Mrs Brown’s Boys New Year’s special review: Observing that it’s unfunny is rather like observing that the sea is wet

Hello there. Did you click this link by mistake? No? You’re reading a review of Mrs Brown’s Boys out of genuine curiosity? You’re hoping to discover what some liberal, metropolitan hack thinks of a show that has been roundly condemned as “utterly awful” by the entire journalistic establishment? Or perhaps you’re hoping to discover whether, after 13 years and 48 episodes, the show has taken a fresh pivot into foreign concepts such as “wit” and “coherence”? Well, whatever your reasons for reading, they can’t be any less explicable than the cultural permeation of Brendan O’Carroll’s sitcom, which is returning this New Year for the second part of its festive run.

Agnes Brown (O’Carroll himself) is an elderly Irish “mammy” facing the prospect of another year as matriarch of the sprawling Brown clan. Her best friend Winnie (Eilish O’Carroll) is being pursued by a mysterious stalker, her son Dermot (Paddy Houlihan) and best friend Buster (Danny O’Carroll) are promoting solar panel installation, and daughter-in-law Maria (Fiona O’Carroll) is running a weight loss competition. That’s roughly what’s going on in this New Year’s special (which stretches the word “special” to breaking point), though, as ever, much of the action transpires around Agnes’s kitchen table.

If one were forced – at gunpoint, perhaps – to, very quickly, write a novel featuring a fake sitcom, I suspect it would sound something like Mrs Brown’s Boys. A man in drag playing a potty-mouthed Irish grandmother: in a way, the best joke in Mrs Brown’s Boys is the sheer audacious laziness of the premise. And then there’s the comedy itself, which revolves predominantly around Agnes demeaning her companions (“Try and f***ing stop me,” she tells her son, when he asks her not to climb onto the roof) or being unexpectedly vulgar for a geriatric woman (“I could eat the testicles off a low-flying duck,” she proclaims, hungrily).

Charlie Chaplin once said that life is a tragedy in close-up but a comedy in long-shot. Well, Mrs Brown’s Boys is aesthetically (the cameras – which appear to be from the mid-1990s – hug O’Carroll Snr’s stocky frame) and comedically a close-up. All the same, observing that Mrs Brown’s Boys is unfunny is rather like observing that the sea is wet – the fact might be accepted, but it doesn’t tell you much about the prospect of diving in. And Mrs Brown’s Boys has always belied its critical drubbing, proving popular with audiences who revel in its subversively self-effacing qualities. The audience coos with mock awe when Dr Flynn (Derek Reddin) announces that he was privately educated. They laugh along when Winnie fluffs her lines (the show has always included mistakes, which is rather Dogme 95 of them) and cheer as the O’Carrolls line up, at the episode’s close, to take their bow. In short, it is a show for audiences, not critics.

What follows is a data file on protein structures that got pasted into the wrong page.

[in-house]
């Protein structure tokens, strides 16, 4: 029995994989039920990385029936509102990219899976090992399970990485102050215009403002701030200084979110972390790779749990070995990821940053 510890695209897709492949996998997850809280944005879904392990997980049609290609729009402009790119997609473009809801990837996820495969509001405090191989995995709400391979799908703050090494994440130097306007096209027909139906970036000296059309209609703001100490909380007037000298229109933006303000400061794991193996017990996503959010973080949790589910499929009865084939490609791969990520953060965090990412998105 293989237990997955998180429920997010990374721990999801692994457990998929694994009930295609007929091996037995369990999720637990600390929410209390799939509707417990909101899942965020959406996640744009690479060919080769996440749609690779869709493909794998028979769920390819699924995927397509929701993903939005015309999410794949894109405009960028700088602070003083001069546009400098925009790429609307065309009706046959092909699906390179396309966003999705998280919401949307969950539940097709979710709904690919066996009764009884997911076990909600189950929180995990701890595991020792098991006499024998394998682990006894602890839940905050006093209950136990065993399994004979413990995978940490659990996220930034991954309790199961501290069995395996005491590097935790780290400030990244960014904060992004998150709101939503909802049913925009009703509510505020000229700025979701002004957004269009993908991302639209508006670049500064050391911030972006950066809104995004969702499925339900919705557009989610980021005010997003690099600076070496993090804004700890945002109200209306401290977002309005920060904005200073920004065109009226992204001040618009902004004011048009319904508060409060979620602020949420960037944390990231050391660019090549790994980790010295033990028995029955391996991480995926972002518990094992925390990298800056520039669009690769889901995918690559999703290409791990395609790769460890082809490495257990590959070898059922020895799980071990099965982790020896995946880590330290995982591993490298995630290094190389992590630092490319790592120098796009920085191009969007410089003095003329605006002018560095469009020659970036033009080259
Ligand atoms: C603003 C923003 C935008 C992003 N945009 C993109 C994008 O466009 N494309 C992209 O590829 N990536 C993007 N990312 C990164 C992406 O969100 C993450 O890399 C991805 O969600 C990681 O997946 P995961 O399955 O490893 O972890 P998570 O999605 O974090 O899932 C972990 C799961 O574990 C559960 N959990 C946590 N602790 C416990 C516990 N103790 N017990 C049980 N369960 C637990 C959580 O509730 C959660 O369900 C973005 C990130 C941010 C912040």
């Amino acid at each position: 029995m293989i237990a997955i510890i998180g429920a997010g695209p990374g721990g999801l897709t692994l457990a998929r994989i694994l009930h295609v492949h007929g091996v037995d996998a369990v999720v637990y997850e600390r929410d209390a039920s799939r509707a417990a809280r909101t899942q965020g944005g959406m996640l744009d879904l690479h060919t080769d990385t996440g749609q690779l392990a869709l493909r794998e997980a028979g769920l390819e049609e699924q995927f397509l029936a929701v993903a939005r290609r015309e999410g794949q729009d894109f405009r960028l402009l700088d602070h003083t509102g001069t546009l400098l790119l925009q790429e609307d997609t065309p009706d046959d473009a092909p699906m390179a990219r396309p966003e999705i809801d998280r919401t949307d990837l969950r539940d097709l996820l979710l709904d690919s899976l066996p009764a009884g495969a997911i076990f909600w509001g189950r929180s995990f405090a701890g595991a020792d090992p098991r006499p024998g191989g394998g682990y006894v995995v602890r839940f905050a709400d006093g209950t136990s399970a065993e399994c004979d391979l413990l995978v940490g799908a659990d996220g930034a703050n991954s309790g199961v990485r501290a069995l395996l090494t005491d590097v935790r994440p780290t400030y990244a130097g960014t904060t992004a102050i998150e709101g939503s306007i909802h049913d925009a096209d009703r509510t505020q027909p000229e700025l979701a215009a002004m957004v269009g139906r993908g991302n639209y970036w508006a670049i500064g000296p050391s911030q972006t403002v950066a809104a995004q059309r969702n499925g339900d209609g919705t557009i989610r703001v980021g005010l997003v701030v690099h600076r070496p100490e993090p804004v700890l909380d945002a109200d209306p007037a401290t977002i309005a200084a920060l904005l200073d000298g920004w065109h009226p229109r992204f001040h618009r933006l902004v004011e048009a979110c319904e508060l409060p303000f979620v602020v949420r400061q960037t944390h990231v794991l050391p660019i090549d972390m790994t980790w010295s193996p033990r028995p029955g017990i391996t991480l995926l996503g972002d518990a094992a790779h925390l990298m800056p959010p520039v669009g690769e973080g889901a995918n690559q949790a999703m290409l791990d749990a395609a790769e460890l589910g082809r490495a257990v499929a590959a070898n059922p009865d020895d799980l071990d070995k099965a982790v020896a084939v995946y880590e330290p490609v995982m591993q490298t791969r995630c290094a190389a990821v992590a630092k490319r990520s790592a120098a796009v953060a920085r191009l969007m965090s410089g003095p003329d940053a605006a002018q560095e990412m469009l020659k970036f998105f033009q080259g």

All the same, and much as I admire an audience-centric approach to television production, Mrs Brown’s Boys cannot be encouraged. It exists as a form of spontaneous cultural effluence; a waste by-product of our obsession with quality. Comedy, as a genre, is still hit and miss, of course, but has become increasingly aspirational. The space for sitcoms (even lowest common denominator American crowd-pleasers, like The Big Bang TheoryTwo and a Half Men and The King of Queens) has been squeezed. Comedy writers want their shows to be good in the same way that dramas are, to provoke the same emotional reactions, to speak the same difficult truths. O’Carroll wants none of this. He accepts being the butt of the critical joke, in exchange for producing his idiosyncratically nepotistic form of anti-comedy (and, I suspect, bags of cash).

And so, I’m giving the Mrs Brown’s Boys new year special – “New Year, New Mammy” – zero stars, for two reasons. Firstly, because it is sufficiently bad that it offends the notion of star awarding. But secondly, and more importantly, because it exists in a liminal space outside of critical scrutiny or contemporary cultural mores. It is timeless and authorial and vapid and abominable. But you already knew that, didn’t you?